Juan Manuel Santos
Colombia's President Juan Manuel Santos (center) speaks during a news conference in Bogota, Nov. 16, 2014. Santos called off peace talks with Marxist FARC rebels late Sunday, after the kidnapping of an army general. Reuters

The Colombian government canceled peace talks with Marxist rebels Sunday after the alleged kidnapping of an army general by local fighters. Ruben Dario Alzate was making a scheduled visit to the village of Las Mercedes in Colombia’s northern Cocho province when he was captured by members of the Revolutionary Armed Forces of Colombia, known as FARC, army officials said, according to the BBC.

“Tomorrow negotiators were to travel to another round of talks in Havana,” Colombian President Juan Manuel Santos said, according to Reuters. “I will tell them not to go and that the talks are suspended until these people are released."

While making an appearance at an energy project in the region, Alzate was purportedly kidnapped along with another government official and a civilian lawyer. FARC asserts that military officials remain viable kidnapping targets as long as peace talks remain unresolved.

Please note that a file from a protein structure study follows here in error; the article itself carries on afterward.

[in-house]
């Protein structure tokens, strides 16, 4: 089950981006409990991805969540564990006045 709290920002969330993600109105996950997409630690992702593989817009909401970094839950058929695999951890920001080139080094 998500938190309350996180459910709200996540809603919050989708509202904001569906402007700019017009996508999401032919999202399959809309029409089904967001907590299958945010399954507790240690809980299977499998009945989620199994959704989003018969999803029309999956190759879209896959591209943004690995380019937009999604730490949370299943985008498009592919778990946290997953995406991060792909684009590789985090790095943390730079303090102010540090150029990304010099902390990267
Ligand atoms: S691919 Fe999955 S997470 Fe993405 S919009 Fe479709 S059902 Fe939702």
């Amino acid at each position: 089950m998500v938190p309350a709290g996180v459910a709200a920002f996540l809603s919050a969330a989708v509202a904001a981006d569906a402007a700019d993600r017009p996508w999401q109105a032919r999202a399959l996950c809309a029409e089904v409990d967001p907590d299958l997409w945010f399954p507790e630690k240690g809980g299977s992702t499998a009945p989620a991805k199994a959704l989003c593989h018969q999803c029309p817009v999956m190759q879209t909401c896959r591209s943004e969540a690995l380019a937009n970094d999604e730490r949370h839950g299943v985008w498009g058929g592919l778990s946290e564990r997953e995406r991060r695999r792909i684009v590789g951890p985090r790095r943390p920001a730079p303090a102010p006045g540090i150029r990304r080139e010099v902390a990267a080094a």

Colombian authorities dispatched military troops to search for the missing general. Alzate’s visit reportedly broke military protocol, as he entered rebel territory as a civilian, without bodyguards.

Conflict between the Colombian government and FARC has resulted in the deaths of more than 200,000 people over the past 50 years, Reuters reports. The two sides have negotiated terms on a five-point agenda for peace in Havana since 2012, reaching agreements on land reform, a political voice for FARC and the end of Colombia’s drug trade. The remaining two points – FARC’s disarmament and compensation for the conflict’s victims – are still under negotiation.

Santos warned Sunday that continued delays to the peace process could result in a loss of progress. “The coming year should be the year of peace because, if it’s not, it seems to me that from there it would be difficult to continue this process indefinitely,” he told El Tiempo newspaper. “I don’t want to give a deadline. We are in a crucial moment, and if we don’t go forward, we will start to go back.”